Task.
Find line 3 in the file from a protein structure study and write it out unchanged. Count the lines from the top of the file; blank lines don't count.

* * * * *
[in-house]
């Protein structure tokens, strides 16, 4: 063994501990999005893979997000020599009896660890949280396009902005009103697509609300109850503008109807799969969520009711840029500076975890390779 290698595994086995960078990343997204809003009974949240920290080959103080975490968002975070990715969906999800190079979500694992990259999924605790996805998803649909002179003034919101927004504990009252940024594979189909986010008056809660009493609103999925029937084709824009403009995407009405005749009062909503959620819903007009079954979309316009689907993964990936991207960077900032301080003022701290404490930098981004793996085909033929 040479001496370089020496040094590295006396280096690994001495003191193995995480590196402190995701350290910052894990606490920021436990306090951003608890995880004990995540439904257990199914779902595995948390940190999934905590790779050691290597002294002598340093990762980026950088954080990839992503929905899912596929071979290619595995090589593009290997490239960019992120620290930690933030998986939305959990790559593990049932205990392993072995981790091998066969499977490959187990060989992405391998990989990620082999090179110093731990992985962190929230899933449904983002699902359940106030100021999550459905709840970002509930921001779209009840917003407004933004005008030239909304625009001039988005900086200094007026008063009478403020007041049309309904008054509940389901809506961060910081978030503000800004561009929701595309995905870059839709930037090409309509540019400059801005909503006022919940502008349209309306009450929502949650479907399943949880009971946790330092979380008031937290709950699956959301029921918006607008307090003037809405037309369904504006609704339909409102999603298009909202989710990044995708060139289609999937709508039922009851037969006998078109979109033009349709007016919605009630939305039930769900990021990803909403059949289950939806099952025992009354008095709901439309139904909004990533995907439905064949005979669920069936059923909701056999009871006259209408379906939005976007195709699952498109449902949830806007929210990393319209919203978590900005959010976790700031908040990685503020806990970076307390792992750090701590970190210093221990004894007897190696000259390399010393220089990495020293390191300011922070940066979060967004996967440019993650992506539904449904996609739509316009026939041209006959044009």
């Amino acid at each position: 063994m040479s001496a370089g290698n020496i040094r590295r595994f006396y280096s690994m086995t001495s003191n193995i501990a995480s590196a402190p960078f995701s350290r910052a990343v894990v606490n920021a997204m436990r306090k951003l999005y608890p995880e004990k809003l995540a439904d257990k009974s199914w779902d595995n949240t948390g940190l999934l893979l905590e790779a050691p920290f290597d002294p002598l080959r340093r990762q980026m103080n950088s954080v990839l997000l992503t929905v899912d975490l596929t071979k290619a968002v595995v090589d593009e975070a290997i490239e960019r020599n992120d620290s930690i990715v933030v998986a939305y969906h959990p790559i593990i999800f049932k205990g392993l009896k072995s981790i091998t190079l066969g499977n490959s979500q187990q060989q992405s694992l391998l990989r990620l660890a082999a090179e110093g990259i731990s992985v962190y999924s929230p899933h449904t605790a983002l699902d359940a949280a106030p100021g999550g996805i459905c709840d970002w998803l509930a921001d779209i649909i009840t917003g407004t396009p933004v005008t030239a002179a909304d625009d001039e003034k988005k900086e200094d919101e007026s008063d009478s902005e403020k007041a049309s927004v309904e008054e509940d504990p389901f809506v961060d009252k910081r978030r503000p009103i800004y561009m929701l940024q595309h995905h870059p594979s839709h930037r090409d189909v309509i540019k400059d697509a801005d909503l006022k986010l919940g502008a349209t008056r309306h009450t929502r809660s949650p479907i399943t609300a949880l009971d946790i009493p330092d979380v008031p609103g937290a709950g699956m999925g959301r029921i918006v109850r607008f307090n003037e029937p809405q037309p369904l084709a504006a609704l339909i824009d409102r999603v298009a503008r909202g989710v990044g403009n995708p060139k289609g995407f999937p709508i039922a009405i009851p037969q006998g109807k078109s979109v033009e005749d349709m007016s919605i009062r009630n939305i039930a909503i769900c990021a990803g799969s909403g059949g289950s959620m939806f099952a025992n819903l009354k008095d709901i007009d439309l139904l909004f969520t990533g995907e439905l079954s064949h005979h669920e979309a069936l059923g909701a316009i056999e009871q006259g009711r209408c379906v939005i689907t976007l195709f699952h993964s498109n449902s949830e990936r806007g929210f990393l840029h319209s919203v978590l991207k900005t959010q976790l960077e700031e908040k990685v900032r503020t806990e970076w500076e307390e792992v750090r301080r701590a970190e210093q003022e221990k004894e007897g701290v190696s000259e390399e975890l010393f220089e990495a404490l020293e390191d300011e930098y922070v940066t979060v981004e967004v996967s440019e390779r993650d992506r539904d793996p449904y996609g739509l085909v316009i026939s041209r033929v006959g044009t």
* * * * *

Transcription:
């Amino acid at each position: 063994m040479s001496a370089g290698n020496i040094r590295r595994f006396y280096s690994m086995t001495s003191n193995i501990a995480s590196a402190p960078f995701s350290r910052a990343v894990v606490n920021a997204m436990r306090k951003l999005y608890p995880e004990k809003l995540a439904d257990k009974s199914w779902d595995n949240t948390g940190l999934l893979l905590e790779a050691p920290f290597d002294p002598l080959r340093r990762q980026m103080n950088s954080v990839l997000l992503t929905v899912d975490l596929t071979k290619a968002v595995v090589d593009e975070a290997i490239e960019r020599n992120d620290s930690i990715v933030v998986a939305y969906h959990p790559i593990i999800f049932k205990g392993l009896k072995s981790i091998t190079l066969g499977n490959s979500q187990q060989q992405s694992l391998l990989r990620l660890a082999a090179e110093g990259i731990s992985v962190y999924s929230p899933h449904t605790a983002l699902d359940a949280a106030p100021g999550g996805i459905c709840d970002w998803l509930a921001d779209i649909i009840t917003g407004t396009p933004v005008t030239a002179a909304d625009d001039e003034k988005k900086e200094d919101e007026s008063d009478s902005e403020k007041a049309s927004v309904e008054e509940d504990p389901f809506v961060d009252k910081r978030r503000p009103i800004y561009m929701l940024q595309h995905h870059p594979s839709h930037r090409d189909v309509i540019k400059d697509a801005d909503l006022k986010l919940g502008a349209t008056r309306h009450t929502r809660s949650p479907i399943t609300a949880l009971d946790i009493p330092d979380v008031p609103g937290a709950g699956m999925g959301r029921i918006v109850r607008f307090n003037e029937p809405q037309p369904l084709a504006a609704l339909i824009d409102r999603v298009a503008r909202g989710v990044g403009n995708p060139k289609g995407f999937p709508i039922a009405i009851p037969q006998g109807k078109s979109v033009e005749d349709m007016s919605i009062r009630n939305i039930a909503i769900c990021a990803g799969s909403g059949g289950s959620m939806f099952a025992n819903l009354k008095d709901i007009d439309l139904l909004f969520t990533g995907e439905l079954s064949h005979h669920e979309a069936l059923g909701a316009i056999e009871q006259g009711r209408c379906v939005i689907t976007l195709f699952h993964s498109n449902s949830e990936r806007g929210f990393l840029h319209s919203v978590l991207k900005t959010q976790l960077e700031e908040k990685v900032r503020t806990e970076w500076e307390e792992v750090r301080r701590a970190e210093q003022e221990k004894e007897g701290v190696s000259e390399e975890l010393f220089e990495a404490l020293e390191d300011e930098y922070v940066t979060v981004e967004v996967s440019e390779r993650d992506r539904d793996p449904y996609g739509l085909v316009i026939s041209r033929v006959g044009t």